Fotoeins Fotografie

questions of place & home

Posts from the ‘Travel Planning’ category

Petrikirche, Taufkirche, Eisleben, Saxony-Anhalt, Sachsen-Anhalt, Germany, fotoeins.com

Tracing Martin Luther’s steps in 16 German cities (IG)

Above/featured: “Luther war hier. // Luther was here.” Eisleben, Germany (HL, 27 Oct 2016).

In pre-teen years, I attended a Catholic elementary school by weekday, and a missions-oriented Protestant church by weekend. I already had multiple questions running around my pre-scientist brain, like electrons appearing and dissipating in a fuzzy halo. When various disparate elements began to settle with few satisfying answers, I left behind the churches and their respective religions. But one thing that’s remained is my love of history. History has never been boring, because I carry the past (as offspring of immigrants), and I’m determined to bring history’s lessons into the present.

Even in youth, I had to ask: why was one set of churches called “Protestant”? What was under protest? How did one man help spark a movement that would help merge and create a version of a language that continues today, that would bring accessible means to literacy for the public, and that would begin to change rule by religion to rule by law?

( Click here for images and more )

Wittenberger Marktplatz, Rathaus, Lutherdenkmal, Stadtkirche Sankt Marien, Marktplatz, Lutherstadt Wittenberg, Sachsen-Anhalt, Wittenberg, Saxony-Anhalt, Germany, fotoeins.com

Inside Saxony-Anhalt: Luther & Bauhaus (IG)

I continued a consecutive annual streak going back to 2001.

I’ve set foot inside Germany at least once every year since 2001. I’d already claimed another consecutive year with a short stint in the spring, but autumn “at home” in Germany* solidly confirmed a 16th consecutive year in the country.

As motivation to trace Martin Luther’s footsteps for the 500th anniversary of the Reformation in 2017 and to learn more about the impact of the Bauhaus art and design movement for the centenary in 2019, I embarked on a press-trip in autumn 2016 to the German federal state of Saxony-Anhalt to visit these five cities:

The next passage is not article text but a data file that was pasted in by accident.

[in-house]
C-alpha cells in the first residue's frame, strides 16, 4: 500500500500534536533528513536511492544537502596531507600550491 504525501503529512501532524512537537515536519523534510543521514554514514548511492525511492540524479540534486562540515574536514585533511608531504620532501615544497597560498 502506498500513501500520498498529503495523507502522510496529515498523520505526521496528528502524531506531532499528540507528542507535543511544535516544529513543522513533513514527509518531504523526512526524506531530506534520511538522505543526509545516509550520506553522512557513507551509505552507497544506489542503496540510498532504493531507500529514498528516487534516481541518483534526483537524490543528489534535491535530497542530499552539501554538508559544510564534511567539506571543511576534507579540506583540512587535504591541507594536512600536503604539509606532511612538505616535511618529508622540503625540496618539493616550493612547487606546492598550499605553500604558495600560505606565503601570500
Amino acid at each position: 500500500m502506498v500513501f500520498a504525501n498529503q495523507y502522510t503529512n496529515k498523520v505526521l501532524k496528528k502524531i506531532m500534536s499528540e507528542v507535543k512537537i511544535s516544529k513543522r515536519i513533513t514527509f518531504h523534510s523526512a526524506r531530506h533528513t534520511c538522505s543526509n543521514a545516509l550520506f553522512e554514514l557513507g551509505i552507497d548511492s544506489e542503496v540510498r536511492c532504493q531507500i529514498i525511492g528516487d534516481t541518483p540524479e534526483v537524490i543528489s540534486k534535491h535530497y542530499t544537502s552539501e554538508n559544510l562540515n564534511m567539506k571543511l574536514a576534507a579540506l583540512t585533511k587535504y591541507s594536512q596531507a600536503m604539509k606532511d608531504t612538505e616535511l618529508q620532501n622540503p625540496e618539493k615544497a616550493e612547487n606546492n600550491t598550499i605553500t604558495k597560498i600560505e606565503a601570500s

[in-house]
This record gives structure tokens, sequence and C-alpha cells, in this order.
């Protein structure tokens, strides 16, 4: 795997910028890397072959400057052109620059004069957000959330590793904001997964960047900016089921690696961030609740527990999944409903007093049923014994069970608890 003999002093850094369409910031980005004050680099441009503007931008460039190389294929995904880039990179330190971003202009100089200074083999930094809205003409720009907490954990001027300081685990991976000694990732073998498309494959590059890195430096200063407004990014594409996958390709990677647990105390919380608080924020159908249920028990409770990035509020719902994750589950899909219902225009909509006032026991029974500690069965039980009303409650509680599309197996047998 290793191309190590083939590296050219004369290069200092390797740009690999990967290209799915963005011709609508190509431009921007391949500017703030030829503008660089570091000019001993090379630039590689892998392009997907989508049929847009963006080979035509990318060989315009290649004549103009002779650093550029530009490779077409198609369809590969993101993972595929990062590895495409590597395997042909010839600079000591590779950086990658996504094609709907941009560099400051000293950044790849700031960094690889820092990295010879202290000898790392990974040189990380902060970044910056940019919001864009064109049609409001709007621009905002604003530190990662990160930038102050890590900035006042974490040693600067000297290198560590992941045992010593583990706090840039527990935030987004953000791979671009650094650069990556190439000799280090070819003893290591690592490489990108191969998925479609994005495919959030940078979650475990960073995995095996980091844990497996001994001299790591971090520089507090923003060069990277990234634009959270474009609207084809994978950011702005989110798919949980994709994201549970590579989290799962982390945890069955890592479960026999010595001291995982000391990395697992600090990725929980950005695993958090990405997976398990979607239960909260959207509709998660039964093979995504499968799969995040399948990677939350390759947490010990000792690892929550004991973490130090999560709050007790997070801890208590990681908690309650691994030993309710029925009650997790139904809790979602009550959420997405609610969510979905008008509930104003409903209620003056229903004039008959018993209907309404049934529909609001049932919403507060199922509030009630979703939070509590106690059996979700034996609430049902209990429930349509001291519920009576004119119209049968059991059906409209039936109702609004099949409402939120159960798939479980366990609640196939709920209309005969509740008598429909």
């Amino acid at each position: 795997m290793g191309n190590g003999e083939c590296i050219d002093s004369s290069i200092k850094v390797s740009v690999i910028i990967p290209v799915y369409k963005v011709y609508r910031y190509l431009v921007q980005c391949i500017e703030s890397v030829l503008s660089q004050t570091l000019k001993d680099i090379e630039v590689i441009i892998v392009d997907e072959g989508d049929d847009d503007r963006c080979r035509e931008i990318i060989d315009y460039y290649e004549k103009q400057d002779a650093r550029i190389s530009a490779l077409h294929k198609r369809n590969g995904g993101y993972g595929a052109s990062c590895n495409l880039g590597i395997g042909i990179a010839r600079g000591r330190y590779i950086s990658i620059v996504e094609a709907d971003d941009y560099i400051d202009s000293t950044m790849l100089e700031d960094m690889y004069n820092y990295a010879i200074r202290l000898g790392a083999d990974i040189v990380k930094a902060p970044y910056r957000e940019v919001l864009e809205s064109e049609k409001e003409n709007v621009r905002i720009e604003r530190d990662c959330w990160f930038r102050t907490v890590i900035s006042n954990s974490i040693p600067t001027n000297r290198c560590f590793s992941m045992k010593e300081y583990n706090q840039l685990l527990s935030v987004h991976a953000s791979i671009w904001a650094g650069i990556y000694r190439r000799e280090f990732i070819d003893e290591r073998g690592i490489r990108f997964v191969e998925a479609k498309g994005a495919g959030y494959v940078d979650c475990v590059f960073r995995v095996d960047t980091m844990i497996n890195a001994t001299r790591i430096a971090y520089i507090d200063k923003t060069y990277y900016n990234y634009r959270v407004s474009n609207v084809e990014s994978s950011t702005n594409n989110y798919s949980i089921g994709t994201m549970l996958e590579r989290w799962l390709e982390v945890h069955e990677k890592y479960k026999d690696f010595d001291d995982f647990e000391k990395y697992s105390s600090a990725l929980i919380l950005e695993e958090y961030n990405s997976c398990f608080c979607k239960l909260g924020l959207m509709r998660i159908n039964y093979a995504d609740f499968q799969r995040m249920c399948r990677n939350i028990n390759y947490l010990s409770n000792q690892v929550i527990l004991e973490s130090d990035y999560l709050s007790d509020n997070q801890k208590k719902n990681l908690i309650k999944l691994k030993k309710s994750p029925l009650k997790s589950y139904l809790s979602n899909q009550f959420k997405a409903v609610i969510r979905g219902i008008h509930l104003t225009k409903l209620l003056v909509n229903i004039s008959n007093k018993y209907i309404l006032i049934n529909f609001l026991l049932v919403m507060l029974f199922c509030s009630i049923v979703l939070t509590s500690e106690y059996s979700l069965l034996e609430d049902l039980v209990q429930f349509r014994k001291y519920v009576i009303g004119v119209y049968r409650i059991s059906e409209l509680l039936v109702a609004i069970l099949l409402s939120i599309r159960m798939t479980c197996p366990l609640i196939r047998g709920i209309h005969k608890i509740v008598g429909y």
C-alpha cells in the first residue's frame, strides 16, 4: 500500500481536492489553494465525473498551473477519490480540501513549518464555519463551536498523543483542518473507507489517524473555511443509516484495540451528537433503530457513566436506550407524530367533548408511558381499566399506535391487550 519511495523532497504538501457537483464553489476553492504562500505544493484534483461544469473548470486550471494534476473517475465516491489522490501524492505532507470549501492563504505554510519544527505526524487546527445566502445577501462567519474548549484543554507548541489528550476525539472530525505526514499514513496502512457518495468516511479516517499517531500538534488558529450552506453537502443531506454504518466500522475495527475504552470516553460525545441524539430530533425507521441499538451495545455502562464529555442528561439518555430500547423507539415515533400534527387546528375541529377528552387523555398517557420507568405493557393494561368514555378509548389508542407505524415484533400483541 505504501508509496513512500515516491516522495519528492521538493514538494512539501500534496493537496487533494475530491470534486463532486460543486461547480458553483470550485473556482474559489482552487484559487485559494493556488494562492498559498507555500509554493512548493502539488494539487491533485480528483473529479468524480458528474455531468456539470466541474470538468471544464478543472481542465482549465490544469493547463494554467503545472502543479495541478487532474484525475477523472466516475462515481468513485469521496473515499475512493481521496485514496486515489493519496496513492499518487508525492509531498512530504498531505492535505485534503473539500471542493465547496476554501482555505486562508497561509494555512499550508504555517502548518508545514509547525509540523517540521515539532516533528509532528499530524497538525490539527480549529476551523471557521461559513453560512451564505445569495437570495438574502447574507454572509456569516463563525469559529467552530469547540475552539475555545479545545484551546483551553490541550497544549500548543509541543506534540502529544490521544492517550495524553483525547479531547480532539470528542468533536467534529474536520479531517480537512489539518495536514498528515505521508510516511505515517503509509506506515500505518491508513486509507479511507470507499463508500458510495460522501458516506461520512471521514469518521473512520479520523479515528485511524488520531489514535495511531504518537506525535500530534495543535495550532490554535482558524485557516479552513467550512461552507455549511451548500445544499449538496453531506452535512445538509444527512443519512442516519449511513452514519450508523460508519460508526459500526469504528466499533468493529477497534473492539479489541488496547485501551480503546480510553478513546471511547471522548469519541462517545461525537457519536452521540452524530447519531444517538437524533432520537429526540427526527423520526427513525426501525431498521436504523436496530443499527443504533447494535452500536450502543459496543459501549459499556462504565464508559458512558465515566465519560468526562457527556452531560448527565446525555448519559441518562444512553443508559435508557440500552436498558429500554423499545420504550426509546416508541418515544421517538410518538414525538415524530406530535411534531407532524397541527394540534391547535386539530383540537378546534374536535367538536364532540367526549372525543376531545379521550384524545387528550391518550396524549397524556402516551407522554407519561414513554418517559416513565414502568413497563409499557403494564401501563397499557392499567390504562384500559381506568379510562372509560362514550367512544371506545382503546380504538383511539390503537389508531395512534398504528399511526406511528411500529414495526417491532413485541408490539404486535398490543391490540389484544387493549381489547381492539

•   Dessau – Bauhaus headquarters from 1925-1932;
•   Eisleben – where Luther was born and where he died;
•   Halle an der Saale – Luther’s death mask and hands;
•   Mansfeld (Südharz) – Luther’s formative years in his parents’ house; and
•   Wittenberg – where Luther spent a large part of his career.

The following glimpses offer a preview of my upcoming coverage for each of the five towns.

( Click here for more )

Hamburg Hauptbahnhof, Werner77, Pixabay, Creative Commons license

How I’m saving with the German Rail Pass (fall 2015)

Continuing the streak of annual visits to the country, I’m “home” for the 15th consecutive year with the following itinerary over four weeks in November and December:

  1. Berlin to Rothenburg ob der Tauber
  2. Rothenburg ob der Tauber to Regensberg
  3. Regensberg to München (Munich)
  4. München to Karlsruhe
  5. Mainz to Koblenz
  6. Koblenz to Bielefeld
  7. Bielefeld to Köln
  8. Köln to Magdeburg
  9. Magdeburg to Hamburg
  10. Hamburg to Berlin

Thanks to their 20% promotion with Rail Europe, I’ve purchased a 2nd-class German Rail Pass for ten days of travel inside one month for $440 (Canada) / $332 (USA).

Cross-Country Savings

I’ve listed in the table below point-to-point fares. I checked fares for individual “legs” on my travel dates at the Deutsche Bahn website, taking note of the lowest and highest 2nd-class fares in both “Sparangebote” (save-money offers) and “Normalpreis” (normal price) categories. The last farecheck occurred on 12 February 2017. I estimated distances using “Route” (road distances) values returned by the Germany distance calculator.

Route, Nov-Dec 2015 Distance Sparangebote Normalpreis
1. Berlin – Rothenburg ob der Tauber 500 km € 29—89 € 117—131
2. Rothenburg ob der Tauber – Regensburg 200 km € 23—29 € 32—57
3. Regensburg – München 130 km € 20—29 € 27—42
4. München – Karlsruhe 280 km € 29—55 € 66—79
5. Mainz – Koblenz 100 km € 19 € 19—22
6. Koblenz – Bielefeld 300 km
€ 29—39
€ 62—65
7. Bielefeld – Köln 190 km
€ 19—29
€ 39—49
8. Köln – Magdeburg 430 km € 29—57 € 87—90
9. Magdeburg – Hamburg 280 km € 29—39 € 43—67
10. Hamburg – Berlin 280 km € 29—45 € 78
TOTALS
(€1 = USD $1.10)
≈ 2700 km
€ 255—430
$ 281—473
€ 570—680
$ 627—748
10-day German Rail Pass
(with 2015 autumn 20% promotion)
USD $332 USD $332
$ USD saved < $141 $295—416

The Rail Pass does not restrict the passholder to a specific train on a given date and time. To save the most money, purchasing individual Sparpreis fares ahead of time would be the way to go. I could save money by purchasing individual “Sparangebote” fares well in advance. Otherwise, there are generally available “Normalpreis” fares, which are less restrictive but more expensive. The price difference between Sparangebote and Normalpreis fares is larger with long-distance rail journeys over 250 km.